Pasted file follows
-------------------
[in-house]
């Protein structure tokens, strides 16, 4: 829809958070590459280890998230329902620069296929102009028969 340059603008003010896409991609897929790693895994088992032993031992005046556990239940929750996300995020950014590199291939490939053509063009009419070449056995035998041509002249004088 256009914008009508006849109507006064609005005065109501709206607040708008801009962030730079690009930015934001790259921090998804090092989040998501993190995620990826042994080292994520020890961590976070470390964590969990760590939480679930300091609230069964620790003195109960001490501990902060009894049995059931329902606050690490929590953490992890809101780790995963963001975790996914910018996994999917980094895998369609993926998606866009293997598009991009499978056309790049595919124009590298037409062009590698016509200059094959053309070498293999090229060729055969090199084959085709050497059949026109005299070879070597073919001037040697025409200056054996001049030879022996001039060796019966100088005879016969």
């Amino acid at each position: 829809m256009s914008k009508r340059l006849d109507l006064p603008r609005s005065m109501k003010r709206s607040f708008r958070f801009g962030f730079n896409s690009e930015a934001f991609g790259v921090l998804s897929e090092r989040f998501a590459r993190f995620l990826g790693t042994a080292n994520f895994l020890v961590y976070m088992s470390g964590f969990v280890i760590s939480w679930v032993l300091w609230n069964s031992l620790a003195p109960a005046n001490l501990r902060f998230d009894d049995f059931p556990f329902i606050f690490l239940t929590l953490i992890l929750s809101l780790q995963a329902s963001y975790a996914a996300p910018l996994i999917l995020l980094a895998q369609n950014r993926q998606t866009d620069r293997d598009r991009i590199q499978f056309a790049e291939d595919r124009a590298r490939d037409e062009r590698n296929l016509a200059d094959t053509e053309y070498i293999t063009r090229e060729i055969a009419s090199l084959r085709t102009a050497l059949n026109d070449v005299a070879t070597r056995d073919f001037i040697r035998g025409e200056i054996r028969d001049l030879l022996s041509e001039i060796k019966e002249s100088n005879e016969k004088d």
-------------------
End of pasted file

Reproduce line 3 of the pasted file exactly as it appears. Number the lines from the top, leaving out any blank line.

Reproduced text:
């Amino acid at each position: 829809m256009s914008k009508r340059l006849d109507l006064p603008r609005s005065m109501k003010r709206s607040f708008r958070f801009g962030f730079n896409s690009e930015a934001f991609g790259v921090l998804s897929e090092r989040f998501a590459r993190f995620l990826g790693t042994a080292n994520f895994l020890v961590y976070m088992s470390g964590f969990v280890i760590s939480w679930v032993l300091w609230n069964s031992l620790a003195p109960a005046n001490l501990r902060f998230d009894d049995f059931p556990f329902i606050f690490l239940t929590l953490i992890l929750s809101l780790q995963a329902s963001y975790a996914a996300p910018l996994i999917l995020l980094a895998q369609n950014r993926q998606t866009d620069r293997d598009r991009i590199q499978f056309a790049e291939d595919r124009a590298r490939d037409e062009r590698n296929l016509a200059d094959t053509e053309y070498i293999t063009r090229e060729i055969a009419s090199l084959r085709t102009a050497l059949n026109d070449v005299a070879t070597r056995d073919f001037i040697r035998g025409e200056i054996r028969d001049l030879l022996s041509e001039i060796k019966e002249s100088n005879e016969k004088d």